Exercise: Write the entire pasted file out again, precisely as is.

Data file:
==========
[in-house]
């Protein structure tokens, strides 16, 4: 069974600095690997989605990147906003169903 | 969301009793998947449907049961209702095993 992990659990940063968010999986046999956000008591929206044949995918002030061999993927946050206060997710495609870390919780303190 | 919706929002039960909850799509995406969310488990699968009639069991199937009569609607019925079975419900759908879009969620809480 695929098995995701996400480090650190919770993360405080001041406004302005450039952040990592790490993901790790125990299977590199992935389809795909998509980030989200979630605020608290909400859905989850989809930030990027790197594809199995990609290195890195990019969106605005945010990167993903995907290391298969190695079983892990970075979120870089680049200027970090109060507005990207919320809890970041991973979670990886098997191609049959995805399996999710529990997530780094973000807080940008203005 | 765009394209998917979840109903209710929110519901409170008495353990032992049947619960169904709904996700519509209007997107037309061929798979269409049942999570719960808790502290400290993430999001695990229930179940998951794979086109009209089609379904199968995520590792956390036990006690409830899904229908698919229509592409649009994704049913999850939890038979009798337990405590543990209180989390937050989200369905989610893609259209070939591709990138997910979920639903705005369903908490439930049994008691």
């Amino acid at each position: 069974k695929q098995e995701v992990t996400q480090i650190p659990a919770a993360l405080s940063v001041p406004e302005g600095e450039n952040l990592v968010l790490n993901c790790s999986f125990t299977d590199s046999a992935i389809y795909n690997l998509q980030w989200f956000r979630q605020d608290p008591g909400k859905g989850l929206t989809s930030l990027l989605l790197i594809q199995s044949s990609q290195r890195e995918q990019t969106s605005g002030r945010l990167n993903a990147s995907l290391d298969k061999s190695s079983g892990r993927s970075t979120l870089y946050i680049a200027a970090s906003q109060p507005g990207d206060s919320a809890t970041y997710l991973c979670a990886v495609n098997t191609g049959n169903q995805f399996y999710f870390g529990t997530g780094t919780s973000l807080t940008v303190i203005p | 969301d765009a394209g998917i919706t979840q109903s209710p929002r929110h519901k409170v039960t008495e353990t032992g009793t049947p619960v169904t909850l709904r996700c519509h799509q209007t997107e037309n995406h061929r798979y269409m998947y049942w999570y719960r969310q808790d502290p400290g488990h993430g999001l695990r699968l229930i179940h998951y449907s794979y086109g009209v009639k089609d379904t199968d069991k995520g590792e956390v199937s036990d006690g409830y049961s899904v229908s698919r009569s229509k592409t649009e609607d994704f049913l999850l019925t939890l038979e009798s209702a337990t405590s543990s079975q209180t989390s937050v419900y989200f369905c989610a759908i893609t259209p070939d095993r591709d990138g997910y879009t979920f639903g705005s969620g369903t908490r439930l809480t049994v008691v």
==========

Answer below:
[in-house]
């Protein structure tokens, strides 16, 4: 069974600095690997989605990147906003169903 | 969301009793998947449907049961209702095993 992990659990940063968010999986046999956000008591929206044949995918002030061999993927946050206060997710495609870390919780303190 | 919706929002039960909850799509995406969310488990699968009639069991199937009569609607019925079975419900759908879009969620809480 695929098995995701996400480090650190919770993360405080001041406004302005450039952040990592790490993901790790125990299977590199992935389809795909998509980030989200979630605020608290909400859905989850989809930030990027790197594809199995990609290195890195990019969106605005945010990167993903995907290391298969190695079983892990970075979120870089680049200027970090109060507005990207919320809890970041991973979670990886098997191609049959995805399996999710529990997530780094973000807080940008203005 | 765009394209998917979840109903209710929110519901409170008495353990032992049947619960169904709904996700519509209007997107037309061929798979269409049942999570719960808790502290400290993430999001695990229930179940998951794979086109009209089609379904199968995520590792956390036990006690409830899904229908698919229509592409649009994704049913999850939890038979009798337990405590543990209180989390937050989200369905989610893609259209070939591709990138997910979920639903705005369903908490439930049994008691």
């Amino acid at each position: 069974k695929q098995e995701v992990t996400q480090i650190p659990a919770a993360l405080s940063v001041p406004e302005g600095e450039n952040l990592v968010l790490n993901c790790s999986f125990t299977d590199s046999a992935i389809y795909n690997l998509q980030w989200f956000r979630q605020d608290p008591g909400k859905g989850l929206t989809s930030l990027l989605l790197i594809q199995s044949s990609q290195r890195e995918q990019t969106s605005g002030r945010l990167n993903a990147s995907l290391d298969k061999s190695s079983g892990r993927s970075t979120l870089y946050i680049a200027a970090s906003q109060p507005g990207d206060s919320a809890t970041y997710l991973c979670a990886v495609n098997t191609g049959n169903q995805f399996y999710f870390g529990t997530g780094t919780s973000l807080t940008v303190i203005p | 969301d765009a394209g998917i919706t979840q109903s209710p929002r929110h519901k409170v039960t008495e353990t032992g009793t049947p619960v169904t909850l709904r996700c519509h799509q209007t997107e037309n995406h061929r798979y269409m998947y049942w999570y719960r969310q808790d502290p400290g488990h993430g999001l695990r699968l229930i179940h998951y449907s794979y086109g009209v009639k089609d379904t199968d069991k995520g590792e956390v199937s036990d006690g409830y049961s899904v229908s698919r009569s229509k592409t649009e609607d994704f049913l999850l019925t939890l038979e009798s209702a337990t405590s543990s079975q209180t989390s937050v419900y989200f369905c989610a759908i893609t259209p070939d095993r591709d990138g997910y879009t979920f639903g705005s969620g369903t908490r439930l809480t049994v008691v």